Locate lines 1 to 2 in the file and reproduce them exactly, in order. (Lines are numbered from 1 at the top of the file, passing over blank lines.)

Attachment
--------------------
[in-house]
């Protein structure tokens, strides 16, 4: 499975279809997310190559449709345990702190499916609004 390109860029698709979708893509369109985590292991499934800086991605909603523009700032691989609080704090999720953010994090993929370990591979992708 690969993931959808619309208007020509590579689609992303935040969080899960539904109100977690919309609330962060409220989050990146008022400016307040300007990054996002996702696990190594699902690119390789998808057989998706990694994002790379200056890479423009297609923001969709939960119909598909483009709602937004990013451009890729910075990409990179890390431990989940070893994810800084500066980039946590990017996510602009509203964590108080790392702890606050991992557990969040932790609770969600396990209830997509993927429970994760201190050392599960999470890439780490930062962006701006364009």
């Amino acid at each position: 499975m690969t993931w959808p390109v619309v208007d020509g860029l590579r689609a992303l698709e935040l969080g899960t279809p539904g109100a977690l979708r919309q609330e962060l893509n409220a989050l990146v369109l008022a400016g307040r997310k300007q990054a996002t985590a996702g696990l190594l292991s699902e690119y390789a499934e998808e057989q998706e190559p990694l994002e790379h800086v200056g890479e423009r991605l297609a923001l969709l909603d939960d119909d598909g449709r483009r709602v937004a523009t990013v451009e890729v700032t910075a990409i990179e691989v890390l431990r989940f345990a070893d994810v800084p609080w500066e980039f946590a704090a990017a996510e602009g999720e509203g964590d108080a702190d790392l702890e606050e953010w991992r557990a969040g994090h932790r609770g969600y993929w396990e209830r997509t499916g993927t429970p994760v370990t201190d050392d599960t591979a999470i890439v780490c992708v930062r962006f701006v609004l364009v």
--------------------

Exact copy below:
[in-house]
């Protein structure tokens, strides 16, 4: 499975279809997310190559449709345990702190499916609004 390109860029698709979708893509369109985590292991499934800086991605909603523009700032691989609080704090999720953010994090993929370990591979992708 690969993931959808619309208007020509590579689609992303935040969080899960539904109100977690919309609330962060409220989050990146008022400016307040300007990054996002996702696990190594699902690119390789998808057989998706990694994002790379200056890479423009297609923001969709939960119909598909483009709602937004990013451009890729910075990409990179890390431990989940070893994810800084500066980039946590990017996510602009509203964590108080790392702890606050991992557990969040932790609770969600396990209830997509993927429970994760201190050392599960999470890439780490930062962006701006364009």